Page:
De-accessioning: a very partial dissent

There are some reasons not to sell stuff from museum collections. Not very powerful ones, though.

I love it when Mike O’Hare deconstructs “ethics” to show the snobbery and fuzzy thinking that underlies them. And I’m certain he’s at least 90% right about “de-accessioning.” Here’s my take on the other 10%:

1. When someone donates an object to a museum, part of what he or she is buying is bragging rights: “I (or my ancestor or dear departed spouse) had the wit and cash and taste and right-place-in-the-right-timedness to acquire a piece of art worthy of being in a museum collection.” Of course the value of those bragging rights is diminished if the piece is actually in storage, but not to zero. Selling a donated piece is an affront to the donor unless the buyer is another museum and the donor’s name stays with the object. The calculus is a little different with art donated by the artist or his or her heirs, but not completely different.

Another reason to give to a museum is to express local pride and to be seen contributing to a local public good, and to be contributing something specific, not just money or money-equivalent. Again, the donor might reasonably be offended by the sale.

This matters both ethically &#8212 if a donor who thought the piece was going to stay in in a museum in New York is dismayed to find that it was sold to a museum in Podunk or to some private buyer, then that donor can reasonably claim to have been cheated &#8212 and operationally: you don’t want to discourage donations.

So I’d want to distinguish de-accessioning donated items from de-accessioning bought items.

2. Stuff in museums, even stuff not on the walls, is available to scholars, and available for specialized shows put on by the home museum or in other museums. Stuff in private homes, not so much.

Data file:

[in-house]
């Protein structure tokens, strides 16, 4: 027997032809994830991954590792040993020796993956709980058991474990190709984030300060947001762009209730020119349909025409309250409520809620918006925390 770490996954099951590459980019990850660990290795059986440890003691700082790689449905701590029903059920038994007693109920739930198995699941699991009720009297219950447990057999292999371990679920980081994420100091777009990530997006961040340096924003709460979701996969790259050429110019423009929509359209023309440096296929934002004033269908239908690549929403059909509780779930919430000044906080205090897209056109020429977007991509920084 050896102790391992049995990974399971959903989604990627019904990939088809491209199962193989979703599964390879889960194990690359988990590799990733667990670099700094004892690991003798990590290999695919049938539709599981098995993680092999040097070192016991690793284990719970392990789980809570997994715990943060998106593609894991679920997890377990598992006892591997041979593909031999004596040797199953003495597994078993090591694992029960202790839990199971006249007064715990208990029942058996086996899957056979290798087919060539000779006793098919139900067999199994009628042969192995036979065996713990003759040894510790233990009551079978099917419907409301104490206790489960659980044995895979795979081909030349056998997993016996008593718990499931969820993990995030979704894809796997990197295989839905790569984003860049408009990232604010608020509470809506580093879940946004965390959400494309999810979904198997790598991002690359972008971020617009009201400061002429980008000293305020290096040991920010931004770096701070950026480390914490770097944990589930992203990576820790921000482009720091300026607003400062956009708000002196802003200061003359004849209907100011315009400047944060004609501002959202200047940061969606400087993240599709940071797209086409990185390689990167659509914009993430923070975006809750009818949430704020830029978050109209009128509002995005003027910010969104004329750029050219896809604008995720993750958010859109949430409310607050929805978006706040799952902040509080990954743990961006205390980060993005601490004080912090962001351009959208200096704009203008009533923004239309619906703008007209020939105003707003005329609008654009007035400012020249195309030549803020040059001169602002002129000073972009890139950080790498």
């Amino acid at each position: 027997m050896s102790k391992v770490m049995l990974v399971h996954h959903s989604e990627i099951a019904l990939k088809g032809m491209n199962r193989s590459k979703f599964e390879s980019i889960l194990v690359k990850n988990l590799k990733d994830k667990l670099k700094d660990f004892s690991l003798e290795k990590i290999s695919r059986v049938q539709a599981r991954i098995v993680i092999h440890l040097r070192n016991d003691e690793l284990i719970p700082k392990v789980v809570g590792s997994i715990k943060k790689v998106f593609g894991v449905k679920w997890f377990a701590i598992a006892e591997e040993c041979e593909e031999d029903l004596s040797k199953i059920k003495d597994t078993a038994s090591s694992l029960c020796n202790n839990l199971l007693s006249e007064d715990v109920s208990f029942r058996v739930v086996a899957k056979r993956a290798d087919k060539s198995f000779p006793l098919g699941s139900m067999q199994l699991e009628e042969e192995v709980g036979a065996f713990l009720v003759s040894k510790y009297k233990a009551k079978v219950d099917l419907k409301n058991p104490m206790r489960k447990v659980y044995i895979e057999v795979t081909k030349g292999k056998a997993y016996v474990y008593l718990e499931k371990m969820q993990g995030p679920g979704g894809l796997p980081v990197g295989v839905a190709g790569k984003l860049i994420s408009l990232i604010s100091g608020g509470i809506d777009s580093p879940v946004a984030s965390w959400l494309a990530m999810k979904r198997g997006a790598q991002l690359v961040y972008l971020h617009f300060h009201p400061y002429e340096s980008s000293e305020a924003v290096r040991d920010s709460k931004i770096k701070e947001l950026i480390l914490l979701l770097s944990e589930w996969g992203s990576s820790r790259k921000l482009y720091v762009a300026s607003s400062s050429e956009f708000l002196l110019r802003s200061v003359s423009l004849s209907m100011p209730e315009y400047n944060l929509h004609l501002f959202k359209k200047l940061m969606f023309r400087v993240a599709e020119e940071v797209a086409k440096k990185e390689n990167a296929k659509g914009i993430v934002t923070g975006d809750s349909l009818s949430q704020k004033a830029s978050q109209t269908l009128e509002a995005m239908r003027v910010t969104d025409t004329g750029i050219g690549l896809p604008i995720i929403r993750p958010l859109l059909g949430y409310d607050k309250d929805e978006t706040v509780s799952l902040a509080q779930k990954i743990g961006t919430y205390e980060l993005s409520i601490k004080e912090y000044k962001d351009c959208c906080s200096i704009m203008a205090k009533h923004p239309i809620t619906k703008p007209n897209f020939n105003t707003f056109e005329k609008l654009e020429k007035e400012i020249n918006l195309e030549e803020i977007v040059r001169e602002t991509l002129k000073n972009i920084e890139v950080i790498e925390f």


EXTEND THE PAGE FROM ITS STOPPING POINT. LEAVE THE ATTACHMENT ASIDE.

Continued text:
Some of the folks who work in museums are scholars, and people who donate to museums think they’re supporting (among other things) the project of art history. So there’s a sort of value provided by the stuff in the museum basement that is lost by sale into private hands. And that doesn’t count the risk that the private buyer won’t take good care of the piece, will have it cut down to fit better on his living-room wall, or will leave it to someone who doesn’t know what it is so that it disappears from art history. (This raises the question of whether and how to compensate private holders of art for providing museum-like functions of caring for it, recording information about it, and making it available for scholarship.)

Moreover, having a bunch of stuff together facilitates the research process in a way that having it dispersed, even to other museums, doesn’t. (Yes, of course paying for high-quality cataloguing with multiple images of each object, and making the results available to all inquirers, would greatly reduce the force of that argument.)

3. The curators of a museum work there in part because it gives them access to art, including art not on the walls, both to look at and to write about. If any substantial chunk of the collection, even the undisplayed collection, gets sold off, that constitutes a sort of pay cut for the curatorial staff, which is a perfectly reasonable institutional concern.

None of this, it seems to me, changes the bottom line: that when museum directors gang up on one of their number for selling some inventory to dig her institution out of a financial hole, they’re acting like a bunch of snobbish jerks. But it’s probably worthwhile putting all the legitimate arguments against de-accessioning out front, rather than leaving the inchoate sense that there’s something wrong with it.

Having said that, let me emphasize Mike’s accounting point, which seems arcane but is in fact central. Right now, museum directors aren’t expected to create value from the stuff they hold. If they were asked to show a reasonable rate of return (in the form of experience or scholarship) from the value of their collections, lots of current practices (e.g., not having the museum open 10-9 Sun-Thurs and 9 a.m to midnight Fri-Sun) couldn’t survive.

Author: Mark Kleiman

Professor of Public Policy at the NYU Marron Institute for Urban Management and editor of the Journal of Drug Policy Analysis. Teaches about the methods of policy analysis about drug abuse control and crime control policy, working out the implications of two principles: that swift and certain sanctions don't have to be severe to be effective, and that well-designed threats usually don't have to be carried out. Books: Drugs and Drug Policy: What Everyone Needs to Know (with Jonathan Caulkins and Angela Hawken) When Brute Force Fails: How to Have Less Crime and Less Punishment (Princeton, 2009; named one of the "books of the year" by The Economist Against Excess: Drug Policy for Results (Basic, 1993) Marijuana: Costs of Abuse, Costs of Control (Greenwood, 1989) UCLA Homepage Curriculum Vitae Contact: